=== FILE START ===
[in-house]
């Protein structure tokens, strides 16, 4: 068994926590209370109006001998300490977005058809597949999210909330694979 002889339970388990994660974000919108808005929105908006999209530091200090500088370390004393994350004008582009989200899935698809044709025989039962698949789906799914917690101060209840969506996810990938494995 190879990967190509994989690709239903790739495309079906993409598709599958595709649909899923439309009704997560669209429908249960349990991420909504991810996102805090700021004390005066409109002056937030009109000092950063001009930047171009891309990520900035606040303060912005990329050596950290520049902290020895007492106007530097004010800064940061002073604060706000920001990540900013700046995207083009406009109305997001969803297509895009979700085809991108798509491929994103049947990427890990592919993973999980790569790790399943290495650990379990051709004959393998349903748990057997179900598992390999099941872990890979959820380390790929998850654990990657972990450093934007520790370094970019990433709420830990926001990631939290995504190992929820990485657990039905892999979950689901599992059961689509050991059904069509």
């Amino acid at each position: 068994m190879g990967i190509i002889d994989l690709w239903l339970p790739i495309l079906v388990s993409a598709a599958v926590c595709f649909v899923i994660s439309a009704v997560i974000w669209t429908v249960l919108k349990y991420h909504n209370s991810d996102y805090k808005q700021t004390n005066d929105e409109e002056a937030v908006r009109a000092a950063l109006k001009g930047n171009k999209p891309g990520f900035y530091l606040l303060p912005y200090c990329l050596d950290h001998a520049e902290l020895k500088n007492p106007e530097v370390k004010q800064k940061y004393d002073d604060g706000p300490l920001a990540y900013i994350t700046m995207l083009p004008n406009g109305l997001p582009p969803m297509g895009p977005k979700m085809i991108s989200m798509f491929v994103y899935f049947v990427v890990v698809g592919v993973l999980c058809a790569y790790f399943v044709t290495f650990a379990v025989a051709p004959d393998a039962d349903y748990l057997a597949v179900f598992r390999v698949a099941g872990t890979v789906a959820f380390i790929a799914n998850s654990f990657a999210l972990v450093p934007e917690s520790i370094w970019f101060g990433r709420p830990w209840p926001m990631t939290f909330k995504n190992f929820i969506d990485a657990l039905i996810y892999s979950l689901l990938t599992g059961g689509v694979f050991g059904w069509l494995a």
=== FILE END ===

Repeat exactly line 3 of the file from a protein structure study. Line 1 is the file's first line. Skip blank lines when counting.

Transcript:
């Amino acid at each position: 068994m190879g990967i190509i002889d994989l690709w239903l339970p790739i495309l079906v388990s993409a598709a599958v926590c595709f649909v899923i994660s439309a009704v997560i974000w669209t429908v249960l919108k349990y991420h909504n209370s991810d996102y805090k808005q700021t004390n005066d929105e409109e002056a937030v908006r009109a000092a950063l109006k001009g930047n171009k999209p891309g990520f900035y530091l606040l303060p912005y200090c990329l050596d950290h001998a520049e902290l020895k500088n007492p106007e530097v370390k004010q800064k940061y004393d002073d604060g706000p300490l920001a990540y900013i994350t700046m995207l083009p004008n406009g109305l997001p582009p969803m297509g895009p977005k979700m085809i991108s989200m798509f491929v994103y899935f049947v990427v890990v698809g592919v993973l999980c058809a790569y790790f399943v044709t290495f650990a379990v025989a051709p004959d393998a039962d349903y748990l057997a597949v179900f598992r390999v698949a099941g872990t890979v789906a959820f380390i790929a799914n998850s654990f990657a999210l972990v450093p934007e917690s520790i370094w970019f101060g990433r709420p830990w209840p926001m990631t939290f909330k995504n190992f929820i969506d990485a657990l039905i996810y892999s979950l689901l990938t599992g059961g689509v694979f050991g059904w069509l494995a």